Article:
Givat Aliya Beach is here.
5. HaBonim Beach
If you prefer your beaches on the wild side, then a trip to HaBonim is well worth the effort.
Not the beach of HaBonim Nature Reserve. Oh no! Literally next to it is the wild beach of HaBonim.
And by wild, I mean it has zero facilities. Just the sea.
And a very bohemian, free-spirited kind of vibe.
If you can find your way—off-road past banana plantations and rows and rows of grapevines— to the bit of scrubland that passes for a car park, it’s a short walk to the sandy curve of HaBonim. (Or a LONG walk, if you have to do it five times carrying camping gear.)
But it is beautiful. Soft sand and sparkling water (obvs!), and the black silhouette of a sunken ship. People clamber on it, and jump off it, with the sunset behind.
Camping is allowed here. That is to say, people camp. But not in a conventional way.
We rocked up with our four-man (or woman), two-compartment blackout tent. Turns out we just needed a tarpaulin and an old mattress. Plus maybe a sofa.
All along the beach, there are semi-permanent shanty-style camps. Young Israelis, some fresh out of the IDF, pitch up with their friends and stay for the summer.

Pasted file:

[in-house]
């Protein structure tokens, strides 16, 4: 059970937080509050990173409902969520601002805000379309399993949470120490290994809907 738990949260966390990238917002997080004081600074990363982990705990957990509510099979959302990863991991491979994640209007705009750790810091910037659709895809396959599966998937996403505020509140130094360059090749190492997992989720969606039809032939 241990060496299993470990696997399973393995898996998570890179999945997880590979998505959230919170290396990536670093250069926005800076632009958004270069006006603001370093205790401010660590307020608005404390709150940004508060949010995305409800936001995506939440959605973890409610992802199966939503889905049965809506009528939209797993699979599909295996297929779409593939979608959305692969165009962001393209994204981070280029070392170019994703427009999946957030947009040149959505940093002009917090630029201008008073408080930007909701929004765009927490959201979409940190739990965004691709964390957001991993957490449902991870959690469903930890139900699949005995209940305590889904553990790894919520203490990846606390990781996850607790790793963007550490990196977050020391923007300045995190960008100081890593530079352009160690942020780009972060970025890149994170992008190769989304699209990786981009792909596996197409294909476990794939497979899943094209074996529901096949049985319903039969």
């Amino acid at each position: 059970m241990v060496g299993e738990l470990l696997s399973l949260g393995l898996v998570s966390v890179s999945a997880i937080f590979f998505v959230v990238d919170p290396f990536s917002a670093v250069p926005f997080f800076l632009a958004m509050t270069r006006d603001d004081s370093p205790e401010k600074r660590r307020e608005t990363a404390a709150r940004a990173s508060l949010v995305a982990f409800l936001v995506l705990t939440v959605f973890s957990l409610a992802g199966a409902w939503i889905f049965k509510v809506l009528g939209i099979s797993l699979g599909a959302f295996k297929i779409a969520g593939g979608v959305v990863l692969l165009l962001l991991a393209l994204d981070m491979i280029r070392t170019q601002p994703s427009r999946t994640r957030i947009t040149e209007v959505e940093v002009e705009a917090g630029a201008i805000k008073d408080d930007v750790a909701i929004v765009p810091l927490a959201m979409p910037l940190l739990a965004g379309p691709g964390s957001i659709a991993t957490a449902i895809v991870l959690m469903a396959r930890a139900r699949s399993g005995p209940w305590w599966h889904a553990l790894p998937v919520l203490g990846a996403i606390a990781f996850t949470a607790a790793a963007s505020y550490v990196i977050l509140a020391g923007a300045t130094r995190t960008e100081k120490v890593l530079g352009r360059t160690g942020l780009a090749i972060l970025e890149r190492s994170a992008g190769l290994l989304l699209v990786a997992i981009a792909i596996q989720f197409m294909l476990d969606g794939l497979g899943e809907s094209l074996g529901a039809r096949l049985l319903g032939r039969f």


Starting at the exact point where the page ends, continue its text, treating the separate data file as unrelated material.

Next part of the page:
As the daytrippers disappear, the locals relax; there’s yoga and meditation by the seashore; gentle drumming and juggling practice; and late-evening and early-morning skinny dipping. Despite the jellyfish.
It’s a beautiful place to wake up in the morning. IF you’ve managed to get any sleep in a bed full of sand in the searing heat. Maybe go in the spring… or autumn… or just be brave and sleep under the stars.
Here’s the pin. Good luck!
Any other contenders?
Because there are so many! Did we miss one of the best beaches in Israel? Let us know if there’s one that should be on our list. We will happily scout it out!